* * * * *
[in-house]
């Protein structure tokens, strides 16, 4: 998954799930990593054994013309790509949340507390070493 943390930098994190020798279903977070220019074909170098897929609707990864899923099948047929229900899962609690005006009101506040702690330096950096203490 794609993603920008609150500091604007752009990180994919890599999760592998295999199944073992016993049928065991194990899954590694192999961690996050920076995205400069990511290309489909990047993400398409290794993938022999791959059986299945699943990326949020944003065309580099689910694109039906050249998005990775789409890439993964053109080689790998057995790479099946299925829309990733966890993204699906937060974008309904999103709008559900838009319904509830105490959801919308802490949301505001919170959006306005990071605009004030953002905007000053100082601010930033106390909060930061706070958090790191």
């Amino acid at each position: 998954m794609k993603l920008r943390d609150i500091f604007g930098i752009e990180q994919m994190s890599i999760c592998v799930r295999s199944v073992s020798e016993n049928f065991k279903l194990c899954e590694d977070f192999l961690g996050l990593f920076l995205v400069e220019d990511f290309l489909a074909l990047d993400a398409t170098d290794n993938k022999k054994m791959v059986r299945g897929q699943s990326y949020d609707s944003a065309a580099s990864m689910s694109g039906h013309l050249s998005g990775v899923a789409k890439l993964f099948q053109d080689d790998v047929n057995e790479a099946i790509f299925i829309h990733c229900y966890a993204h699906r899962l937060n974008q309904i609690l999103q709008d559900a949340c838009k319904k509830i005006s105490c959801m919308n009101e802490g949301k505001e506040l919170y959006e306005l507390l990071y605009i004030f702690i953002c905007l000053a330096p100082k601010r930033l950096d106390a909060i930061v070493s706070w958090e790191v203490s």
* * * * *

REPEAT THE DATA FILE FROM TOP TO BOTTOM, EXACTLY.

[in-house]
């Protein structure tokens, strides 16, 4: 998954799930990593054994013309790509949340507390070493 943390930098994190020798279903977070220019074909170098897929609707990864899923099948047929229900899962609690005006009101506040702690330096950096203490 794609993603920008609150500091604007752009990180994919890599999760592998295999199944073992016993049928065991194990899954590694192999961690996050920076995205400069990511290309489909990047993400398409290794993938022999791959059986299945699943990326949020944003065309580099689910694109039906050249998005990775789409890439993964053109080689790998057995790479099946299925829309990733966890993204699906937060974008309904999103709008559900838009319904509830105490959801919308802490949301505001919170959006306005990071605009004030953002905007000053100082601010930033106390909060930061706070958090790191």
């Amino acid at each position: 998954m794609k993603l920008r943390d609150i500091f604007g930098i752009e990180q994919m994190s890599i999760c592998v799930r295999s199944v073992s020798e016993n049928f065991k279903l194990c899954e590694d977070f192999l961690g996050l990593f920076l995205v400069e220019d990511f290309l489909a074909l990047d993400a398409t170098d290794n993938k022999k054994m791959v059986r299945g897929q699943s990326y949020d609707s944003a065309a580099s990864m689910s694109g039906h013309l050249s998005g990775v899923a789409k890439l993964f099948q053109d080689d790998v047929n057995e790479a099946i790509f299925i829309h990733c229900y966890a993204h699906r899962l937060n974008q309904i609690l999103q709008d559900a949340c838009k319904k509830i005006s105490c959801m919308n009101e802490g949301k505001e506040l919170y959006e306005l507390l990071y605009i004030f702690i953002c905007l000053a330096p100082k601010r930033l950096d106390a909060i930061v070493s706070w958090e790191v203490s």